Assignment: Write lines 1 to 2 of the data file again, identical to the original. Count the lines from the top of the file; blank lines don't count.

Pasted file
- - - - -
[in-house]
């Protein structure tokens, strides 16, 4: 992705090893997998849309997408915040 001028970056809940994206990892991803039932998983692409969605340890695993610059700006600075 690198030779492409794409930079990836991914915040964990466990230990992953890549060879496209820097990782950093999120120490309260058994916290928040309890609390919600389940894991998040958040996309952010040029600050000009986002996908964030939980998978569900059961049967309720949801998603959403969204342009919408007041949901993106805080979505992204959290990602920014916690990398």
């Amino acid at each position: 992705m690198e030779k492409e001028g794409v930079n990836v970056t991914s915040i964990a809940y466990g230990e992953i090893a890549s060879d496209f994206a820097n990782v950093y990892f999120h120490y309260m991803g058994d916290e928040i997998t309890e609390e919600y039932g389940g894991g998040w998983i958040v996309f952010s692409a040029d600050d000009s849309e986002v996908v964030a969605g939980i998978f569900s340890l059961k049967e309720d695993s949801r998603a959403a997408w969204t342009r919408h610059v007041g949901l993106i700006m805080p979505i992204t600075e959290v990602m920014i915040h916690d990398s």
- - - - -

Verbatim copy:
[in-house]
């Protein structure tokens, strides 16, 4: 992705090893997998849309997408915040 001028970056809940994206990892991803039932998983692409969605340890695993610059700006600075 690198030779492409794409930079990836991914915040964990466990230990992953890549060879496209820097990782950093999120120490309260058994916290928040309890609390919600389940894991998040958040996309952010040029600050000009986002996908964030939980998978569900059961049967309720949801998603959403969204342009919408007041949901993106805080979505992204959290990602920014916690990398």